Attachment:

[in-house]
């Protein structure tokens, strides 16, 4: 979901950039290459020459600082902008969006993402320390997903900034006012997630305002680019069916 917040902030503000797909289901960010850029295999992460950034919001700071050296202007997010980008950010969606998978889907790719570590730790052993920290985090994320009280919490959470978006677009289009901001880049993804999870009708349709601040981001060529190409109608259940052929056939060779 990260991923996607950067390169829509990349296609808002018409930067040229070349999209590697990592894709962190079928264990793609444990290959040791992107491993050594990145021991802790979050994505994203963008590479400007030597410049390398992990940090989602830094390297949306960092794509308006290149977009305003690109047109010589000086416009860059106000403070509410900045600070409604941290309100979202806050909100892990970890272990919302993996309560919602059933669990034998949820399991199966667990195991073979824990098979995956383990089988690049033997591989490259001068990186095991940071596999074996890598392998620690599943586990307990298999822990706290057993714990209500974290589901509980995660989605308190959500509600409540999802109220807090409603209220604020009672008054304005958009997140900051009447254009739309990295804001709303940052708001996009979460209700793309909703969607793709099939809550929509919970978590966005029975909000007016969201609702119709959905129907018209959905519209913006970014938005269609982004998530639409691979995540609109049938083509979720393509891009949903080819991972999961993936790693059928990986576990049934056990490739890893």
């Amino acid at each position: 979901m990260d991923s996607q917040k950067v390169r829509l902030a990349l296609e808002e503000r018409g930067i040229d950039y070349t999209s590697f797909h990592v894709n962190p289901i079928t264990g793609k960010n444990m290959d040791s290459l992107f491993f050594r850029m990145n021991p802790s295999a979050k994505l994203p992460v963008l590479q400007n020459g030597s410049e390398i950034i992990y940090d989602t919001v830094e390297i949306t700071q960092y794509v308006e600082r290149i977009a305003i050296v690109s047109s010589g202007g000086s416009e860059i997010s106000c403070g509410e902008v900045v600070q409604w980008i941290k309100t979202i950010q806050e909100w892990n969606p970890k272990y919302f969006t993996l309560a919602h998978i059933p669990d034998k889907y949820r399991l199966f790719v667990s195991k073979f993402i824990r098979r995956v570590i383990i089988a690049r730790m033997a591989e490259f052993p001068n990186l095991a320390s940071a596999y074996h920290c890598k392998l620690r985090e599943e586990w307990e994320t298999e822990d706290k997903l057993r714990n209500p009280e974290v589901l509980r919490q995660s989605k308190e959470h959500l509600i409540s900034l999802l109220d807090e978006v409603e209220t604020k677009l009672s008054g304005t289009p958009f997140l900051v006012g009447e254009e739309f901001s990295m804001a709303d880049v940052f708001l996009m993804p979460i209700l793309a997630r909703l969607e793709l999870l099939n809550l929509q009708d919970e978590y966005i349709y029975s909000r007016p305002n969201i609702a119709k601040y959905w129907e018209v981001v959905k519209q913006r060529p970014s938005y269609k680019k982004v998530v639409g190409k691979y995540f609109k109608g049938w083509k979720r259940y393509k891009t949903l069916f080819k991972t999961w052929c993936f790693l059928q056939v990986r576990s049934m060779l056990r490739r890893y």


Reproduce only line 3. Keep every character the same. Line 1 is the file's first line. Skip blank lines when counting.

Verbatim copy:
């Amino acid at each position: 979901m990260d991923s996607q917040k950067v390169r829509l902030a990349l296609e808002e503000r018409g930067i040229d950039y070349t999209s590697f797909h990592v894709n962190p289901i079928t264990g793609k960010n444990m290959d040791s290459l992107f491993f050594r850029m990145n021991p802790s295999a979050k994505l994203p992460v963008l590479q400007n020459g030597s410049e390398i950034i992990y940090d989602t919001v830094e390297i949306t700071q960092y794509v308006e600082r290149i977009a305003i050296v690109s047109s010589g202007g000086s416009e860059i997010s106000c403070g509410e902008v900045v600070q409604w980008i941290k309100t979202i950010q806050e909100w892990n969606p970890k272990y919302f969006t993996l309560a919602h998978i059933p669990d034998k889907y949820r399991l199966f790719v667990s195991k073979f993402i824990r098979r995956v570590i383990i089988a690049r730790m033997a591989e490259f052993p001068n990186l095991a320390s940071a596999y074996h920290c890598k392998l620690r985090e599943e586990w307990e994320t298999e822990d706290k997903l057993r714990n209500p009280e974290v589901l509980r919490q995660s989605k308190e959470h959500l509600i409540s900034l999802l109220d807090e978006v409603e209220t604020k677009l009672s008054g304005t289009p958009f997140l900051v006012g009447e254009e739309f901001s990295m804001a709303d880049v940052f708001l996009m993804p979460i209700l793309a997630r909703l969607e793709l999870l099939n809550l929509q009708d919970e978590y966005i349709y029975s909000r007016p305002n969201i609702a119709k601040y959905w129907e018209v981001v959905k519209q913006r060529p970014s938005y269609k680019k982004v998530v639409g190409k691979y995540f609109k109608g049938w083509k979720r259940y393509k891009t949903l069916f080819k991972t999961w052929c993936f790693l059928q056939v990986r576990s049934m060779l056990r490739r890893y």